There are several levels of construction safety manager, and they go right to the top. The chances are that the person right at the pinnacle of the equation hasn’t had any direct construction experience, so in that respect, they’re amongst the worst qualified to make decisions. That would apply if they worked in isolation, but the true test of a good construction safety manager is how they use the people around them.
We have one of the most dangerous jobs in the world. We have to take responsibility for our actions, and their consequences on others around us, but we also need to rely on construction safety managers to ensure that the basic structure of our Health and Safety requirements are met, and we have access to everything we need to ensure we are safe.
Ultimately, that is the only real job of a construction safety manager. They cannot ensure every worker is safe at all times. They cannot inspect every net every week. They cannot be there to catch everyone who falls from a scaffold. No, they have to facilitate our safe working practices in construction. In that sense, they differ little from other H&S offical in any other workplace.
The real difference is the level at which they work. Any high ranking construction safety manager should ensure high quality safety routines and programs to enable ALL the on-site workers to work without fear of undue accidents. One of the key aspects of construction safety manager jobs is that they require the person in question to take full responsibility for the site safety. They have the responsibility to establish, co-ordinate, monitor and manage any H&S concerns.
These rules change when we talk about subcontracting, which is a big part of any site work. While the construction safety manager has responsibility for the prime contracting work, a sub contractor has it upon his shoulders to show a demonstrable high quality safety plan for their work. That isn’t to say that sub contracting work doesn’t need monitoring and managing by the construction safety manager. It does.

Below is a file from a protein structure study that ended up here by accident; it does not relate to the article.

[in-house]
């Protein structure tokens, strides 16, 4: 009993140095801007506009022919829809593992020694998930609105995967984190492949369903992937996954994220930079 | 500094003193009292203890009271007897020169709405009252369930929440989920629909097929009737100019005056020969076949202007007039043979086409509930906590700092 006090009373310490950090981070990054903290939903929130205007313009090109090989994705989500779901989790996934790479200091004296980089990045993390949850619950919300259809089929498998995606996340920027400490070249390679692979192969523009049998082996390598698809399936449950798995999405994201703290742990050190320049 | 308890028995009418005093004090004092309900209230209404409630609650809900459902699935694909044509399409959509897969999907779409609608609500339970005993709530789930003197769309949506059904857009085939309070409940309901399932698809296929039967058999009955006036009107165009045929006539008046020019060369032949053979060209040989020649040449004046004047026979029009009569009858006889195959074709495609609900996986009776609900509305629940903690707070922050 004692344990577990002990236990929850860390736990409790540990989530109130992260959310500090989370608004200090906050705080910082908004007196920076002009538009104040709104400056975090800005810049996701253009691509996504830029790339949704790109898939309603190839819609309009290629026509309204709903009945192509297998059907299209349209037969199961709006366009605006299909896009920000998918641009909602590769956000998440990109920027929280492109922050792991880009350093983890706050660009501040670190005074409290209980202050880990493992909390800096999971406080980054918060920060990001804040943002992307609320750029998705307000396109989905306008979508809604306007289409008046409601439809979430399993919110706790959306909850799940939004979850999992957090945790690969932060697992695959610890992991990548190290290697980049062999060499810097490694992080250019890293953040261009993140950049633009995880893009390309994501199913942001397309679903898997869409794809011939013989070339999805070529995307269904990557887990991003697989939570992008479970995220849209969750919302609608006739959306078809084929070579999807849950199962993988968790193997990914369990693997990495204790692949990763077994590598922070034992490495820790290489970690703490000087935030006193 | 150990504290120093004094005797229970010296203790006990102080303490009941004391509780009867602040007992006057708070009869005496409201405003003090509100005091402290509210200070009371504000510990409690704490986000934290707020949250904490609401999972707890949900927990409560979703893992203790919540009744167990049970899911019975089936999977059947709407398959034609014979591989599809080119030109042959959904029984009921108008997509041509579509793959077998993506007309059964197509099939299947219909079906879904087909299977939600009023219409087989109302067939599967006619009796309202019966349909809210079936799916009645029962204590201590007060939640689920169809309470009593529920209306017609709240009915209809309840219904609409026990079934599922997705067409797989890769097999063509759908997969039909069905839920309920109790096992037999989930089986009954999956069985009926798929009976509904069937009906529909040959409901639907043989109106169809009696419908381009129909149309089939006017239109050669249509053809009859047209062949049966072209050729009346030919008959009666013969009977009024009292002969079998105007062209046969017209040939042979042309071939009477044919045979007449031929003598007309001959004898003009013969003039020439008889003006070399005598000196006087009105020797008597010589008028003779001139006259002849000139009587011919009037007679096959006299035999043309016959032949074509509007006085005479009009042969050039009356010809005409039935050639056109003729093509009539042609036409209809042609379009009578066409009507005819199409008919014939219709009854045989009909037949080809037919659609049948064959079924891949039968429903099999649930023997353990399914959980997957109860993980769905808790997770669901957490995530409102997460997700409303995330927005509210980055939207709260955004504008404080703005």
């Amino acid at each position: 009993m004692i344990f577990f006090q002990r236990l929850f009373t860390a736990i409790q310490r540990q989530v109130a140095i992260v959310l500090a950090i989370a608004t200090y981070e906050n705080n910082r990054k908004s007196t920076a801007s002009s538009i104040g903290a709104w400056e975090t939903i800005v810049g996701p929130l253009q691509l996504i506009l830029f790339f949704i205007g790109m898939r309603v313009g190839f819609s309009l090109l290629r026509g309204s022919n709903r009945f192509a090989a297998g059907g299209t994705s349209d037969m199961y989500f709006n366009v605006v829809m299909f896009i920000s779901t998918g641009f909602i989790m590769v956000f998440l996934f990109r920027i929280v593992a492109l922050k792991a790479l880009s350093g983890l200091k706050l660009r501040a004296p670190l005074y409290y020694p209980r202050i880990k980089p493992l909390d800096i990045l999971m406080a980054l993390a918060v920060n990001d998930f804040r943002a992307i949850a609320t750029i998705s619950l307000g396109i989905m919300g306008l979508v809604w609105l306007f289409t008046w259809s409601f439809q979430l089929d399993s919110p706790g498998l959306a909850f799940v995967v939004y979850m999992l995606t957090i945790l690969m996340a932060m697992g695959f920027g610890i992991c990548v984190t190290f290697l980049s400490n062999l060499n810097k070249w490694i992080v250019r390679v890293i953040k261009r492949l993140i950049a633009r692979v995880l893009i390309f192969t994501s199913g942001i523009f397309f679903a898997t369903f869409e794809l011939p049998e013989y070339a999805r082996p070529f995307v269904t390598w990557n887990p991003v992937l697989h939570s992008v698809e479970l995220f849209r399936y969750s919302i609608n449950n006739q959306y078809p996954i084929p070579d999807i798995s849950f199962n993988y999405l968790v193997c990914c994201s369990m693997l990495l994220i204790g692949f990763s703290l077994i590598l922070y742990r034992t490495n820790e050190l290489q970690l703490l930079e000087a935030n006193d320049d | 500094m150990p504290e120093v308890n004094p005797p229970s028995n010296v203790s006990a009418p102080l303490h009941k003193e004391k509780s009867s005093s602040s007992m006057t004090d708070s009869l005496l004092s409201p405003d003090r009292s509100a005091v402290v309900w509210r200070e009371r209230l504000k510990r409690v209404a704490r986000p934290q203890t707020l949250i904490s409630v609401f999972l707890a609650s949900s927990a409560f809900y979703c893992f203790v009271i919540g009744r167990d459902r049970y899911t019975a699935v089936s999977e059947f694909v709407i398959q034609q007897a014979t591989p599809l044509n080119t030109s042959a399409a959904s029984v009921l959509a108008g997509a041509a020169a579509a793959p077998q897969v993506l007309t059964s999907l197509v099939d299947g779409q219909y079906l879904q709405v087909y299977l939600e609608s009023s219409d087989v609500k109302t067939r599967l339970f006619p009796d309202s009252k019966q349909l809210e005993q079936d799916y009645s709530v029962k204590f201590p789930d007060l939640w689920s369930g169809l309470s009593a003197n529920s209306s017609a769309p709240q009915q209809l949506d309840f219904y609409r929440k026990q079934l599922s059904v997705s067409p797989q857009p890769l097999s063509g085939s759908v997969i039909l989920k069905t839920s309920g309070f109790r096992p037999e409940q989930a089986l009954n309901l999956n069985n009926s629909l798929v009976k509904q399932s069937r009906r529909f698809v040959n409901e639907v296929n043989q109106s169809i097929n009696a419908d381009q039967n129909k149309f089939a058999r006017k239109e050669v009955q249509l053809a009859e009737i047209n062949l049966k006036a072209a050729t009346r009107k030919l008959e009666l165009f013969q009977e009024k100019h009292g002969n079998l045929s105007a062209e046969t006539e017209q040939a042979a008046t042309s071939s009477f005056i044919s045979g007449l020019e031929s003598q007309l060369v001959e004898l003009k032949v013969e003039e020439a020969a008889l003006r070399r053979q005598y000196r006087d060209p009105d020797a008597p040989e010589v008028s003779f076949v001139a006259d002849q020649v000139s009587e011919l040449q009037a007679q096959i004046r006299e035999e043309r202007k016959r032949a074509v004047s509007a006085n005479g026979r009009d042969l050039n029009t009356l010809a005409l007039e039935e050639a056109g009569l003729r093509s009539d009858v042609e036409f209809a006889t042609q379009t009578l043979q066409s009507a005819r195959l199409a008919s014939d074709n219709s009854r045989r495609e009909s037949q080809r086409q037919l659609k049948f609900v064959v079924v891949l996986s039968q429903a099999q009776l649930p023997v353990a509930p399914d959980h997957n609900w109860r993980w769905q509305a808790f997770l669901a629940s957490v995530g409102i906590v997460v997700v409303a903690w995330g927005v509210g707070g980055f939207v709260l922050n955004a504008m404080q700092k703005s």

By their very nature, sub contractors understand their business and trade better than you do. After all, that’s mostly why you hired them. The problem is that while they may be completely au fait with their own safety regulations, they still have to adhere to the general ones based on site. It is the construction safety manager’s job to ensure that they comply with the on-site safety regulations. This will be done mainly through discussion with the sub contractor. If every contractor had to undergo lengthy training for every site they worked on, we would never get anything done.
Just remember that while your construction safety manager may seem an annoyance at times, his job is solely to protect you. If your construction safety manager isn’t doing that effectively, for whatever reason, it is your responsibility to ensure that they are reported.
Ensafe Planning Solutions offers a downloadable construction site safety plan for construction contractors who are unable to write their own due to a lack of time, money or knowledge. The plan is compliant with current UK HSE legislation and can be adapted to most construction sites in the UK. Furthermore, Ensafe offers free guidelines for those wanting to write up their own safety plans on the website.